Academic integrity

The Current Student website  provides information on academic integrity and the resources available to all students. The University expects students and staff to act ethically and honestly and will treat all allegations of academic integrity breaches seriously.  

We use similarity detection software to detect potential instances of plagiarism or other forms of academic integrity breach. If such matches indicate evidence of plagiarism or other forms of academic integrity breaches, your teacher is required to report your work for further investigation.

You may only use artificial intelligence and writing assistance tools in assessment tasks if you are permitted to by your unit coordinator, and if you do use them, you must also acknowledge this in your work, either in a footnote or an acknowledgement section.

Studiosity is permitted for postgraduate units unless otherwise indicated by the unit coordinator. The use of this service must be acknowledged in your submission.

Simple extensions

If you encounter a problem submitting your work on time, you may be able to apply for an extension of five calendar days through a simple extension.  The application process will be different depending on the type of assessment and extensions cannot be granted for some assessment types like exams.

Special consideration

If exceptional circumstances mean you can’t complete an assessment, you need consideration for a longer period of time, or if you have essential commitments which impact your performance in an assessment, you may be eligible for special consideration or special arrangements.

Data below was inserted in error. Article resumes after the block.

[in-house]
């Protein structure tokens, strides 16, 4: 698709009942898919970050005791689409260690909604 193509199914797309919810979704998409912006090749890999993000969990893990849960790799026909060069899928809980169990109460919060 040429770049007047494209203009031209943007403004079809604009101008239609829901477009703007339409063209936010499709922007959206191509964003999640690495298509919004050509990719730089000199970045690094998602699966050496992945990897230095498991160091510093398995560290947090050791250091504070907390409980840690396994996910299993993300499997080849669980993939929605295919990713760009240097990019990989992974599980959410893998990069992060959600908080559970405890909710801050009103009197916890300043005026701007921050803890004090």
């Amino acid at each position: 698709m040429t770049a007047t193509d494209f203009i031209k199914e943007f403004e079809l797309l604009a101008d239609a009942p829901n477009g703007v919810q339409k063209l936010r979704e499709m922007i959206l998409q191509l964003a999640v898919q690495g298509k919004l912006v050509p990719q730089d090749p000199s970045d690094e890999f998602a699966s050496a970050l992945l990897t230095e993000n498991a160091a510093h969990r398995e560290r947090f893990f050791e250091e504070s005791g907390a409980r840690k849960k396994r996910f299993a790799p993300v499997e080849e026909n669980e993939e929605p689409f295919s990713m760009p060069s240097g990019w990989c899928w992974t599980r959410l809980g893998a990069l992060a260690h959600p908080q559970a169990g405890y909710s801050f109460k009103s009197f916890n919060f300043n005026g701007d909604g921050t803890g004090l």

Special consideration applications will not be affected by a simple extension application.

Using AI responsibly

Co-created with students, AI in Education includes lots of helpful examples of how students use generative AI tools to support their learning. It explains how generative AI works, the different tools available and how to use them responsibly and productively.

WK Topic Learning activity Learning outcomes
Week 01 Introduction Lecture and tutorial (5 hr) LO1 LO2 LO3
Week 02 Climate Lecture and tutorial (5 hr) LO1 LO2 LO4
Week 03 Climate Lecture and tutorial (5 hr) LO1 LO2 LO4
Week 04 Sustainable systems Lecture and tutorial (5 hr) LO7
Week 05 Sustainable systems Lecture and tutorial (5 hr) LO7
Week 06 Sustainable systems Lecture and tutorial (5 hr) LO7
Week 07 Pollution Lecture and tutorial (5 hr) LO5
Week 08 Pollution Lecture and tutorial (5 hr) LO5
Week 09 Pollution Lecture and tutorial (5 hr) LO5
Week 10 Energy Lecture and tutorial (5 hr) LO4 LO6
Week 11 Energy Lecture and tutorial (5 hr) LO4 LO6
Week 12 Energy Lecture and tutorial (5 hr) LO4 LO6
Week 13 Energy Lecture and tutorial (5 hr) LO4 LO6
Weekly Readings, pre-work, exercises Independent study (5 hr) LO1 LO2 LO4 LO5 LO6 LO7

Study commitment

Typically, there is a minimum expectation of 1.5-2 hours of student effort per week per credit point for units of study offered over a full semester. For a 6 credit point unit, this equates to roughly 120-150 hours of student effort in total.

Required readings

All readings for this unit can be accessed on the Library eReserve link available on Canvas.

Learning outcomes are what students know, understand and are able to do on completion of a unit of study. They are aligned with the University's graduate qualities and are assessed as part of the curriculum.

At the completion of this unit, you should be able to: